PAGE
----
Is Twerking Fated To Be More Than Just A Dance Fad?

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A chart-based look at what influences the course of dance crazes.

Things I love about this Miley Cyrus "scandal": thoughtful examinations of pop culture! An excuse to explain twerking to my parents. Butts on business newspapers. ("Butts On Business" is my forthcoming Beastie Boys inspired mixtape, stay tuned.) More coverage of bounce music. Things I don't love about that scandal: it is so, so racist. But hey, it's the gift that keeps on giving, so I decided to take a look at how twerking measures up to some other historical dance crazes.

Big Freedia is the queen of bounce, a musical genre hailing from New Orleans that's been around for over two decades.

So, first things first. What are some recent dance crazes? After much deliberation I decided on "twerk," "dougie," Harlem shake," and "Gangnam style," then plugged those terms into Google trends to see how they measured up.

As you can see, "Gangnam Style" and "Harlem Shake" are far outpacing "Twerk," even though Gangnam style is a year old and Harlem Shake and Twerk both technically have multi-decade trajectories. Outside a couple blips in 2011, doing the dougie doesn't even figure. Regionally, twerking is primarily a North American phenomenon (though it has some Australian, South African, and Nigerian presence), and Gangnam Style, though clearly a fad in the Americas, is currently most popular in Asia (though not in Korea– it's apparently experiencing the greatest longevity in the Philippines).

Okay, makes sense. And I bet twerking will catch on internationally soon enough. "How to twerk" is, after all, a top related search in Google.

So then I thought I'd look at why these dances became popular. There's a lot of cultural work at play, here– Korean diaspora, hip hop and cultural appropriation, VMA, NPR, SNL. But the most obvious precipitator is celebrity. Norrowing in on Gangnam Style and Twerking specifically, I typed into Google Trends "Psy," "Miley Cyrus," "Gangnam Style," and "twerk."

Well, this is a surprise. Even though "Gangnam Style" was once more googleable than "twerk," searches for Miley Cyrus far outpace searches for Psy. Why would that be? For one thing, "Gangnam Style" doubles as a dance and the title of a music video, whereas Miley's twerking-related video had no such SEO luck. You just have more immediate reasons to google "Gangnam Style" than twerking.

I also checked, and "twerk" and "twerking" have almost identical trajectories, which I assume means that the two terms are splitting the Google-vote. Some people type "twerking" into Google; a slightly higher percentage query for "twerk." So let's just imagine that twerking curve doubled. Boolean operators don't seem to function in Google trends or else I'd just've typed "twerk*" into my search to get the full "twerk"/"twerking" combo. Meanwhile, Miley Cyrus's publicist is killing it.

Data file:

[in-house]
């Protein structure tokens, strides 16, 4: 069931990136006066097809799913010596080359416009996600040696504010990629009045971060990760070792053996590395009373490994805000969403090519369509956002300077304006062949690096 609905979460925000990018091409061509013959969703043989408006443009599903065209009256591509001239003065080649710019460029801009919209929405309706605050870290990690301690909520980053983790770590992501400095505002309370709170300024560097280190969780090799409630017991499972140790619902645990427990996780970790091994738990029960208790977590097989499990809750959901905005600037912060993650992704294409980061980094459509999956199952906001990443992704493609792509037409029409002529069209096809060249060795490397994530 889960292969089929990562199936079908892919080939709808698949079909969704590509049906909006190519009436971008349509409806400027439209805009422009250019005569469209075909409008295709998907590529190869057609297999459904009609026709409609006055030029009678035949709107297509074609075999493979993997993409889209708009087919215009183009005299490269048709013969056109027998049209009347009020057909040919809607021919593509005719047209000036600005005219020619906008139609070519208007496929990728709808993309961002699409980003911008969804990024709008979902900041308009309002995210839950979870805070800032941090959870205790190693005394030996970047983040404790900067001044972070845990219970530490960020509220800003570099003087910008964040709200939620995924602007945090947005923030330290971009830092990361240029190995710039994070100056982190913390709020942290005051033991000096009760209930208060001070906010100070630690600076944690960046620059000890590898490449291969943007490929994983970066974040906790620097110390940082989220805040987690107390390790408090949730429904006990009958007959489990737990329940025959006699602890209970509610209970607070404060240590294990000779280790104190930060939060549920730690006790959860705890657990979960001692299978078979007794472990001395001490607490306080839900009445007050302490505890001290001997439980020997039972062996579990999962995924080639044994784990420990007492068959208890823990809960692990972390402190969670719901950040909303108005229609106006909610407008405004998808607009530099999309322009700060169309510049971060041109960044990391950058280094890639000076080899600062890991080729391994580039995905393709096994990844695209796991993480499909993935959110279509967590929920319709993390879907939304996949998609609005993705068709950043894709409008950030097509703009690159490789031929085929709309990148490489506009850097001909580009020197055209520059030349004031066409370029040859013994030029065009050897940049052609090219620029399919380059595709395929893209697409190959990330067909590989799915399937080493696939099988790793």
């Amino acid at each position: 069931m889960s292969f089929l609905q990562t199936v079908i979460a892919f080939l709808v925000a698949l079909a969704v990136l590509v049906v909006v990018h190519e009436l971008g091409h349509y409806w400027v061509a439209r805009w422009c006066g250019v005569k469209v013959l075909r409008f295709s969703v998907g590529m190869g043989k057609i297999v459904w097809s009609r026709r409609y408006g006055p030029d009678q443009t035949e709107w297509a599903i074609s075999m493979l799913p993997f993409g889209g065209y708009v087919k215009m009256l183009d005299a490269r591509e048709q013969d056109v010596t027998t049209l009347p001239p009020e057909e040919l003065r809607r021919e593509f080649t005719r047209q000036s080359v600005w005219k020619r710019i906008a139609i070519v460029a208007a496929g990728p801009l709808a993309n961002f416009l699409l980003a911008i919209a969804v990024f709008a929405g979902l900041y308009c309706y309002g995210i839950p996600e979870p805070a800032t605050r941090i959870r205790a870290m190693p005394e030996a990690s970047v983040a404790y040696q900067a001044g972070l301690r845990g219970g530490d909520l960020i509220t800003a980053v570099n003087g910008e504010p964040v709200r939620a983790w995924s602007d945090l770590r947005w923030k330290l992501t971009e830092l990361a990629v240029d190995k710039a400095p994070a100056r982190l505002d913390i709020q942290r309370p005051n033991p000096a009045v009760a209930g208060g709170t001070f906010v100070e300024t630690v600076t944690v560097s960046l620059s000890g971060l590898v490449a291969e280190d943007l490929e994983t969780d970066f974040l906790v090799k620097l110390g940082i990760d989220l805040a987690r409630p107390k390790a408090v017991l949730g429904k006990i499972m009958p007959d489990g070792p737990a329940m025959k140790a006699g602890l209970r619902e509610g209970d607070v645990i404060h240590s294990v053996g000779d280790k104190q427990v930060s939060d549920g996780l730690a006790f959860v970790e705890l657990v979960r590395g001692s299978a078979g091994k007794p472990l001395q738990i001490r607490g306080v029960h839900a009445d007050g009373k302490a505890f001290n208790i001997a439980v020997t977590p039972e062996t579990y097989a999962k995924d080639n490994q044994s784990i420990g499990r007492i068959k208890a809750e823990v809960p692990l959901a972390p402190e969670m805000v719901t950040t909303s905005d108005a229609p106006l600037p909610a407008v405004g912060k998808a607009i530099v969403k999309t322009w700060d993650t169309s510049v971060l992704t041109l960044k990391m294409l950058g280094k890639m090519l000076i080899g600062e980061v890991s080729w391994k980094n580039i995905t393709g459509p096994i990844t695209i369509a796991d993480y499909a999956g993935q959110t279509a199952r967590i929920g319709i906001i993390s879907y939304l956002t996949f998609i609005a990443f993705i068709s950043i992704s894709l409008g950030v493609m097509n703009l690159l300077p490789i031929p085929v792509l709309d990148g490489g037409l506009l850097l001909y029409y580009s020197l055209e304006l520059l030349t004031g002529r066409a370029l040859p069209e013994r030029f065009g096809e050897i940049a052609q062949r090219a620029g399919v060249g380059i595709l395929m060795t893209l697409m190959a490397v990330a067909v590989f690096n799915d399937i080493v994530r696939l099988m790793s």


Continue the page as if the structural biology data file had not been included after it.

Time to get more ambitious. What's fueling all the Miley/twerking blog coverage? Well, I'm interested in the blog coverage of Miley's dance routine because I like butts, but more seriously, it's also a crystallization of racism and (allegedly) sexism. Unfortunately, Google trends does not agree with me.

There is no relationship between searches for "twerking," "racism," "sexism," or "cultural appropriation." (The last term was mostly in there for LOLs. Who googles "cultural appropriation"?) I decided to try a different tack.

Here's a slightly different question: what does the life cycle of a dance craze even look like? For this, I turned to Google Ngrams. First, a selection of dance trends across time. (Thanks, Wikipedia.) The entrants: "do the hustle," "do the robot," "do the macarena," and "do the twist." I also included "twerking" for safe measure, even though it doesn't come in a dance-specific "do the ____" form.

Weirdly, "twerk" shows up in books as early as 1906, but since "twerking" doesn't show up in our lexicon until the nineties I'm going to spuriously chalk that up to a fluke of contraction (as in "to work," "twerk"). It is a mystery that may never be solved. As a matter of fact, it is suspected that "to twerk" does indeed originate in the portmanteau of "to twirl" and "to jerk."

"Twerk" anomaly aside, what can we learn from this chart? For one thing, the twist has been the most sustainable "fad dance" of all my entries. You can even see it crest a second time in the 2000s, thanks to postmodernism's nostalgia habit. We can also see that all dance crazes appear to be cyclical. Smaller trends, like "doing the robot" and "doing the macarena" have decade long lifecycles, whereas the twist appears to live and die in periods of 20s. A non-fad like the waltz, in contrast, isn't cyclical at all: the waltz has been written about in a steady incline from 1798 to 1947 before returning to a steady classic-but-boring level from the 1970s onward.

The take-home message: dance crazes come and go, but nostalgia's forever. That, and the long term fate of "twerking" will probably be more legible once it hits the mainstream ten year mark.

Follow Johannah on Twitter @jjjjjjjjohannah